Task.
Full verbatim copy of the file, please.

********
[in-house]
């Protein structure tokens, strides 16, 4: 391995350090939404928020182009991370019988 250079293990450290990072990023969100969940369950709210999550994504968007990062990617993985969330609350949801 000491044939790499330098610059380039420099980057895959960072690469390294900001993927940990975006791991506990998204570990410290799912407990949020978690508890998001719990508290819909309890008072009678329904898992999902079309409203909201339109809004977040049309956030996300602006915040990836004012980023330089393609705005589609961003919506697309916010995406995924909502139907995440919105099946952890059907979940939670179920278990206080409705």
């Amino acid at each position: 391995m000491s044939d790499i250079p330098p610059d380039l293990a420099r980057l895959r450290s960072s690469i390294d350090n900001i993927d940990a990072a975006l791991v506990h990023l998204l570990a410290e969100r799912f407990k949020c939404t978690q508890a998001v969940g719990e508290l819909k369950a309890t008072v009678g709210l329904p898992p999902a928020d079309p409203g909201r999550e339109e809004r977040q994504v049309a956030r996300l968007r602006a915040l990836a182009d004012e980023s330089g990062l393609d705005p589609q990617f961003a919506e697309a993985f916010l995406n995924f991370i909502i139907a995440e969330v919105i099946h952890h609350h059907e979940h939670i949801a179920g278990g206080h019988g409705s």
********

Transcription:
[in-house]
């Protein structure tokens, strides 16, 4: 391995350090939404928020182009991370019988 250079293990450290990072990023969100969940369950709210999550994504968007990062990617993985969330609350949801 000491044939790499330098610059380039420099980057895959960072690469390294900001993927940990975006791991506990998204570990410290799912407990949020978690508890998001719990508290819909309890008072009678329904898992999902079309409203909201339109809004977040049309956030996300602006915040990836004012980023330089393609705005589609961003919506697309916010995406995924909502139907995440919105099946952890059907979940939670179920278990206080409705």
């Amino acid at each position: 391995m000491s044939d790499i250079p330098p610059d380039l293990a420099r980057l895959r450290s960072s690469i390294d350090n900001i993927d940990a990072a975006l791991v506990h990023l998204l570990a410290e969100r799912f407990k949020c939404t978690q508890a998001v969940g719990e508290l819909k369950a309890t008072v009678g709210l329904p898992p999902a928020d079309p409203g909201r999550e339109e809004r977040q994504v049309a956030r996300l968007r602006a915040l990836a182009d004012e980023s330089g990062l393609d705005p589609q990617f961003a919506e697309a993985f916010l995406n995924f991370i909502i139907a995440e969330v919105i099946h952890h609350h059907e979940h939670i949801a179920g278990g206080h019988g409705s």